filter(cont_africa == 1) %>%
ggplot(aes(x = rugged_std, y = log_gdp_std)) +
geom_smooth(method = "lm", formula = y ~ x,
fill = palette_pander(n = 2)[1],
color = palette_pander(n = 2)[1]) +
geom_point(color = palette_pander(n = 2)[1]) +
geom_text_repel(data = . %>%
filter(country %in% c("Lesotho", "Seychelles")),
aes(label = country),
size = 3, family = "Times", seed = 8) +
labs(subtitle = "African nations",
x = "ruggedness (standardized)",
y = "log GDP (as proportion of mean)")

# Non-African nations
p2 <-
dd %>%
filter(cont_africa == 0) %>%
ggplot(aes(x = rugged_std, y = log_gdp_std)) +
geom_smooth(method = "lm", formula = y ~ x,
fill = palette_pander(n = 2)[2],
color = palette_pander(n = 2)[2]) +
geom_point(color = palette_pander(n = 2)[2]) +
geom_text_repel(data = . %>%
filter(country %in% c("Switzerland", "Tajikistan")),
aes(label = country),
size = 3, family = "Times", seed = 8) +
xlim(0, 1) +
labs(subtitle = "Non-African nations",
x = "ruggedness (standardized)",
y = "log GDP (as proportion of mean)")

# combine
p1 + p2 + plot_annotation(title = "Figure 8.2. Separate linear regressions inside and outside of Africa")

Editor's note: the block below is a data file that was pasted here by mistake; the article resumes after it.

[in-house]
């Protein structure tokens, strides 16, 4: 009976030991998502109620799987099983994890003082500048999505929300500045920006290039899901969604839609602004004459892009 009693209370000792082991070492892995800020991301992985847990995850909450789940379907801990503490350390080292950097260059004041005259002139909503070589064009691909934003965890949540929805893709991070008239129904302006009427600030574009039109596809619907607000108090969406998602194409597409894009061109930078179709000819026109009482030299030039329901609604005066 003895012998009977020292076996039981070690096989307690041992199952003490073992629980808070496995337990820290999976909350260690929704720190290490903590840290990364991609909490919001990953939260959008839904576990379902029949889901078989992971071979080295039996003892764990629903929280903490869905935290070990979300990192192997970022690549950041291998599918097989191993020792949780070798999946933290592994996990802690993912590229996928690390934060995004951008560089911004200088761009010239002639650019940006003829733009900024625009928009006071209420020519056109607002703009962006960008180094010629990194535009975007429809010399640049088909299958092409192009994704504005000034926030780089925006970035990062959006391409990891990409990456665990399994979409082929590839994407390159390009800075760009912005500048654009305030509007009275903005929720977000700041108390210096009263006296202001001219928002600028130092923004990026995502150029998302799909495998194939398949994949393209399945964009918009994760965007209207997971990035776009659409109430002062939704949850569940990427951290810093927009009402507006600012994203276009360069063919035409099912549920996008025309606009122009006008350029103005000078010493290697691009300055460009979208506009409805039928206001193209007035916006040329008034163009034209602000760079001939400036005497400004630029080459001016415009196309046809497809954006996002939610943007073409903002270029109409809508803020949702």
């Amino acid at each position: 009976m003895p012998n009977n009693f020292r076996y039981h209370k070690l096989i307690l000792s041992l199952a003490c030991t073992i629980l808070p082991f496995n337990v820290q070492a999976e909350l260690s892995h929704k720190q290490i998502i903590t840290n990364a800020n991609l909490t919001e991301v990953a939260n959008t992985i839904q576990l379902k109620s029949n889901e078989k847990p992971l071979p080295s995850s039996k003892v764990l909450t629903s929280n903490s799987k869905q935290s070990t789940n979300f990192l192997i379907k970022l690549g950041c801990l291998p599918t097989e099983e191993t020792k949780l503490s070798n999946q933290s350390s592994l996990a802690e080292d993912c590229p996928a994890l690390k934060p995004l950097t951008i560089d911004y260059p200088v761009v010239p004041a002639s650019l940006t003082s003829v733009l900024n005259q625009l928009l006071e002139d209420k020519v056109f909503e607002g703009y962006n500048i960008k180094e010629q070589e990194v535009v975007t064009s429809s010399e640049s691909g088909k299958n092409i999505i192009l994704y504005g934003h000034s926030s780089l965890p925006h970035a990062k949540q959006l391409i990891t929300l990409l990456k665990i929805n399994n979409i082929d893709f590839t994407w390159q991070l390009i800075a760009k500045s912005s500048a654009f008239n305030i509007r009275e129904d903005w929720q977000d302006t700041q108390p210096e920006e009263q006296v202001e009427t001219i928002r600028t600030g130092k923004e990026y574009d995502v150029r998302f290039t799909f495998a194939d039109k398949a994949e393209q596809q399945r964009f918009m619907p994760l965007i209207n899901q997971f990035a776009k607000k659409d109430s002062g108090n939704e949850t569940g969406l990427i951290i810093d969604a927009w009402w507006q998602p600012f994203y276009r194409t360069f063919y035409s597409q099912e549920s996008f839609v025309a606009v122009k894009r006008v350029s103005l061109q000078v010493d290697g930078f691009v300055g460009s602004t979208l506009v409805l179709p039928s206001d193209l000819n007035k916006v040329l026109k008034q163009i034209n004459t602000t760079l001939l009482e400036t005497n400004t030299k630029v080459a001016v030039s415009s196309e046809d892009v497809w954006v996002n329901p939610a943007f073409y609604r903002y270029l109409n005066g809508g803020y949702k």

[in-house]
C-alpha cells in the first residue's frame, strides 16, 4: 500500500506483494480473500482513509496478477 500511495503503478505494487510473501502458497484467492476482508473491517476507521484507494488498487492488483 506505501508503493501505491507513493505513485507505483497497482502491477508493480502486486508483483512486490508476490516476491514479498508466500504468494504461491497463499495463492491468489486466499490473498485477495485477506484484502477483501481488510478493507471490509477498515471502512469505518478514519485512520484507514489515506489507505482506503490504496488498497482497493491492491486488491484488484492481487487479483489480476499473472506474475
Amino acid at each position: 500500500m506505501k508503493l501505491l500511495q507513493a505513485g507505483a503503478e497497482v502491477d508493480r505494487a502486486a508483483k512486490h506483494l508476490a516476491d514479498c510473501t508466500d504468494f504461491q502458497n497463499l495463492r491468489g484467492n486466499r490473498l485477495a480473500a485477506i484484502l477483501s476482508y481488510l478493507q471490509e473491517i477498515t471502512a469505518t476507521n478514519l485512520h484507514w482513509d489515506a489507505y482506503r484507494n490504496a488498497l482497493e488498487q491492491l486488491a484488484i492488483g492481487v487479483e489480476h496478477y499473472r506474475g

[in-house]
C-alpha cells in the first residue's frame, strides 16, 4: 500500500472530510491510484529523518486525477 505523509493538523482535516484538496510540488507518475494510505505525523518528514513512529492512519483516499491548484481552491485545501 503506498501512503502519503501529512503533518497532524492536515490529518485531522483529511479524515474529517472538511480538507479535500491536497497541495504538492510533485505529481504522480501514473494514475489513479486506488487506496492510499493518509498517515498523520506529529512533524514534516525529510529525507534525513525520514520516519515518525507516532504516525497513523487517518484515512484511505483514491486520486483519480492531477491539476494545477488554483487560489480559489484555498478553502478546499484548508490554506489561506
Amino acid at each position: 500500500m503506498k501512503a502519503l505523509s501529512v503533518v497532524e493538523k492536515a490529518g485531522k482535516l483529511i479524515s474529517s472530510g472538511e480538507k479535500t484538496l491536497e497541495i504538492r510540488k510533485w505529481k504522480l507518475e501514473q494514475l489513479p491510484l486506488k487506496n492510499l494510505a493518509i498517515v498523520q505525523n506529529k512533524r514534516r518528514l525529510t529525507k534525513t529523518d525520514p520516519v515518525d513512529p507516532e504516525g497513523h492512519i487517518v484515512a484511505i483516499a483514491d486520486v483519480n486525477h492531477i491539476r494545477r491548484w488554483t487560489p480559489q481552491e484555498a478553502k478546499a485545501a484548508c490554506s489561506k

Our first Bayesian model will follow the form

\begin{align*} \text{log_gdp_std}_i & \sim \operatorname{Normal}(\mu_i, \sigma) \\ \mu_i & = \alpha + \beta \left (\text{rugged_std}_i - \overline{\text{rugged_std}} \right ) \\ \alpha & \sim \operatorname{Normal}(1, 1) \\ \beta & \sim \operatorname{Normal}(0, 1) \\ \sigma & \sim \operatorname{Exponential}(1). \end{align*}

Here we compute $$\overline{\text{rugged_std}}$$.

mean(dd$rugged_std) ## [1] 0.2149601 A naïve translation of McElreath’s rethinking code into a brms::brm() formula argument might be log_gdp_std ~ 1 + (rugged_std - 0.215 ). However, this kind of syntax will not work outside of the non-linear syntax. Our approach will be to make a mean-centered version of rugged_std. dd <- dd %>% mutate(rugged_std_c = rugged_std - mean(rugged_std)) Now fit the model. b8.1 <- brm(data = dd, family = gaussian, log_gdp_std ~ 1 + rugged_std_c, prior = c(prior(normal(1, 1), class = Intercept), prior(normal(0, 1), class = b), prior(exponential(1), class = sigma)), iter = 2000, warmup = 1000, chains = 4, cores = 4, seed = 8, sample_prior = T, file = "fits/b08.01") Did you notice the sample_prior = T argument? Because of that, we can now use the prior_draws() function to help us plot the prior predictive distribution for m8.1 and make our version of the left panel of Figure 8.3. prior <- prior_draws(b8.1) set.seed(8) p1 <- prior %>% slice_sample(n = 50) %>% rownames_to_column() %>% expand_grid(rugged_std_c = c(-2, 2)) %>% mutate(log_gdp_std = Intercept + b * rugged_std_c, rugged_std = rugged_std_c + mean(dd$rugged_std)) %>%